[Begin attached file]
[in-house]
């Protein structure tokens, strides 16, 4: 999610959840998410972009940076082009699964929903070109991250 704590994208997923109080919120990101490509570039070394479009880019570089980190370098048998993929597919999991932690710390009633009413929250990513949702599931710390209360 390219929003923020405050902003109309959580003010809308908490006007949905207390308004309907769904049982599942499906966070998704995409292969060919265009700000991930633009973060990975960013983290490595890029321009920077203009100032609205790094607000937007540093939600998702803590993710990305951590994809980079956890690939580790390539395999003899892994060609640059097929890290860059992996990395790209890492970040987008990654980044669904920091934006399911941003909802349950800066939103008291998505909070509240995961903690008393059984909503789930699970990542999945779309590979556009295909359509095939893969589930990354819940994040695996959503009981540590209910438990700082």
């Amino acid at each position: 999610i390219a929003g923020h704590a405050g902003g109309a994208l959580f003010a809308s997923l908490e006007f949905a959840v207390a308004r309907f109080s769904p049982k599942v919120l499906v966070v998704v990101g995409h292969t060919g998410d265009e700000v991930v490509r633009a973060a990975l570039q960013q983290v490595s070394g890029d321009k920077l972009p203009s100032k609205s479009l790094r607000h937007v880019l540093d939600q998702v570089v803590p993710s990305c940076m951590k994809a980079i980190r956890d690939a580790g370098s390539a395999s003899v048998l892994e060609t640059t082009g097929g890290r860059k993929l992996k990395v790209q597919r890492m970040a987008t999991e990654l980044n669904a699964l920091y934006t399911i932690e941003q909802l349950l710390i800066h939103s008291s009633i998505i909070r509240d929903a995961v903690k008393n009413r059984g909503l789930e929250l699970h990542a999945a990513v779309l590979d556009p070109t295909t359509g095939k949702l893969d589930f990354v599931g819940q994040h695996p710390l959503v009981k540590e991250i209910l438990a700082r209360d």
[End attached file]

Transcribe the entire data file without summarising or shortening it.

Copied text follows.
[in-house]
């Protein structure tokens, strides 16, 4: 999610959840998410972009940076082009699964929903070109991250 704590994208997923109080919120990101490509570039070394479009880019570089980190370098048998993929597919999991932690710390009633009413929250990513949702599931710390209360 390219929003923020405050902003109309959580003010809308908490006007949905207390308004309907769904049982599942499906966070998704995409292969060919265009700000991930633009973060990975960013983290490595890029321009920077203009100032609205790094607000937007540093939600998702803590993710990305951590994809980079956890690939580790390539395999003899892994060609640059097929890290860059992996990395790209890492970040987008990654980044669904920091934006399911941003909802349950800066939103008291998505909070509240995961903690008393059984909503789930699970990542999945779309590979556009295909359509095939893969589930990354819940994040695996959503009981540590209910438990700082």
């Amino acid at each position: 999610i390219a929003g923020h704590a405050g902003g109309a994208l959580f003010a809308s997923l908490e006007f949905a959840v207390a308004r309907f109080s769904p049982k599942v919120l499906v966070v998704v990101g995409h292969t060919g998410d265009e700000v991930v490509r633009a973060a990975l570039q960013q983290v490595s070394g890029d321009k920077l972009p203009s100032k609205s479009l790094r607000h937007v880019l540093d939600q998702v570089v803590p993710s990305c940076m951590k994809a980079i980190r956890d690939a580790g370098s390539a395999s003899v048998l892994e060609t640059t082009g097929g890290r860059k993929l992996k990395v790209q597919r890492m970040a987008t999991e990654l980044n669904a699964l920091y934006t399911i932690e941003q909802l349950l710390i800066h939103s008291s009633i998505i909070r509240d929903a995961v903690k008393n009413r059984g909503l789930e929250l699970h990542a999945a990513v779309l590979d556009p070109t295909t359509g095939k949702l893969d589930f990354v599931g819940q994040h695996p710390l959503v009981k540590e991250i209910l438990a700082r209360d």